On the Design of a Bioacoustic Sensor for the Early Detection of the Red Palm Weevil

Autores UPV
Revista Sensors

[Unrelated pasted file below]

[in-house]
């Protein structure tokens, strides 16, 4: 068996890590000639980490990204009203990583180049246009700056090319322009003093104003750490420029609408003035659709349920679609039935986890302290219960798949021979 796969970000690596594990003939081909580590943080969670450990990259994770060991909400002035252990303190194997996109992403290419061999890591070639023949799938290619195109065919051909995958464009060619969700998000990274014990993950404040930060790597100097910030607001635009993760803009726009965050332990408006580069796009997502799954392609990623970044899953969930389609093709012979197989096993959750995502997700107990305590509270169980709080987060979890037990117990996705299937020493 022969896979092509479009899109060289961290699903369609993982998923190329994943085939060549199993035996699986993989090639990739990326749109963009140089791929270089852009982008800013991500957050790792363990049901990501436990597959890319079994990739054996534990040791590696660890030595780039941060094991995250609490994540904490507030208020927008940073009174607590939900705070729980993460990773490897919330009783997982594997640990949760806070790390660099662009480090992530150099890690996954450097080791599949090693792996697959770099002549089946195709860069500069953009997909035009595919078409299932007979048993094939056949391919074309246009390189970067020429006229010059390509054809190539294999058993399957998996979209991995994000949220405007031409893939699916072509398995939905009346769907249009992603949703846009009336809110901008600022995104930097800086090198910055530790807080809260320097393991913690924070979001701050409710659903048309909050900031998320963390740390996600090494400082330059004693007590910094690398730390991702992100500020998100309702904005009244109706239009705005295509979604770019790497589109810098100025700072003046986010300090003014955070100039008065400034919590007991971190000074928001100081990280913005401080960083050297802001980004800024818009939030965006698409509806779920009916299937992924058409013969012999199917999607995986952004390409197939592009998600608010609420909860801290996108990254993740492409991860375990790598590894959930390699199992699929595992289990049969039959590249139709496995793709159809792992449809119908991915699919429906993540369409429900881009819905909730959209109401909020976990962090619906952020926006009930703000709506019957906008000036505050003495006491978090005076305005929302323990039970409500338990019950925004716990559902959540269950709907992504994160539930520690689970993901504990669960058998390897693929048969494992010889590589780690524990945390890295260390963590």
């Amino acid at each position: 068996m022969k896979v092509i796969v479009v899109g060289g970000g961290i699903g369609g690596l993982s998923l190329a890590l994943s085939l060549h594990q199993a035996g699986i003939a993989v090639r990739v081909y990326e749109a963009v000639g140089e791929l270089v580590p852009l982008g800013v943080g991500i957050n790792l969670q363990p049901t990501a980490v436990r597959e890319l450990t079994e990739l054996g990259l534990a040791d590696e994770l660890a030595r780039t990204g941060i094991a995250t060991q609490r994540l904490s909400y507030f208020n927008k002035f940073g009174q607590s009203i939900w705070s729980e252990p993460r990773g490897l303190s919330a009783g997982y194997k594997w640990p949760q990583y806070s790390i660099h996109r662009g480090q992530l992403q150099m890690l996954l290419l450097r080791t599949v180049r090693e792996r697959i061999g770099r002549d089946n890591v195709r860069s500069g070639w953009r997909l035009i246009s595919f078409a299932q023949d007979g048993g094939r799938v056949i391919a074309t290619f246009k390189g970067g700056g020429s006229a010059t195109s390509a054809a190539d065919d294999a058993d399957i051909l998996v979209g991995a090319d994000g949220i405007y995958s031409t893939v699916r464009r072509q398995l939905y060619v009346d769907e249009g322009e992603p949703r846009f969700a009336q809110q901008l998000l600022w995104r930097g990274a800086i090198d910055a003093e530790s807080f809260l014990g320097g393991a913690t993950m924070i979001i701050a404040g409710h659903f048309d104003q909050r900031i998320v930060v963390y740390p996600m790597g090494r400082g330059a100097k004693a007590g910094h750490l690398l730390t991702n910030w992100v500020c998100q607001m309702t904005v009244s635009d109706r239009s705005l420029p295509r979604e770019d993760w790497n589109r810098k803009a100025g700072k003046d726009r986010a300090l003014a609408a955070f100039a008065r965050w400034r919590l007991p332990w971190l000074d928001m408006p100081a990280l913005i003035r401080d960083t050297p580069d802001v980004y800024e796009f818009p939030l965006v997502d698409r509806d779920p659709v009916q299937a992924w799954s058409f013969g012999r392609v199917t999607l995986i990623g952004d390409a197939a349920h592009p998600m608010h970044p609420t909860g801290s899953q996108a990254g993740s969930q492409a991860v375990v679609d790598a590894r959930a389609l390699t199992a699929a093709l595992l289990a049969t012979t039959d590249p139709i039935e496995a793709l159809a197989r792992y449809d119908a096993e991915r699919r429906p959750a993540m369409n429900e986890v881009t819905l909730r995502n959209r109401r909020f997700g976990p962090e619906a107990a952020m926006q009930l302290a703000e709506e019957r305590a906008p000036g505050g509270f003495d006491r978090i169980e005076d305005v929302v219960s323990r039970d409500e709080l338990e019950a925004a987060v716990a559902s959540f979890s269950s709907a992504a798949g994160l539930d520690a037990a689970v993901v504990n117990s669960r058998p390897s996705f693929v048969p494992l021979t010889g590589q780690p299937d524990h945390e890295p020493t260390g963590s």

During the last two decades Red Palm Weevil (RPW, Rynchophorus Ferrugineus) has become one of the most dangerous threats to palm trees in many parts of the World. Its early detection is difficult, since palm trees do not show visual evidence of infection until it is too late for them to recover. For this reason the development of efficient early detection mechanisms is a critical element of RPW pest management systems. One of the early detection mechanisms proposed in the literature is based on acoustic monitoring, as the activity of RPW larvae inside the palm trunk is audible for human operators under acceptable environmental noise levels (rural areas, night periods, etc.). In this work we propose the design of an autonomous bioacoustic sensor that can be installed in every palm tree under study and is able to analyze the captured audio signal during large periods of time. The results of the audio analysis would be reported wirelessly to a control station, to be subsequently processed and conveniently stored. That control station is to be accessible via the Internet. It is programmed to send warning messages when predefined alarm thresholds are reached, thereby allowing supervisors to check on-line the status and evolution of the palm tree orchards. We have developed a bioacoustic sensor prototype and performed an extensive set of experiments to measure its detection capability, achieving average detection rates over 90%.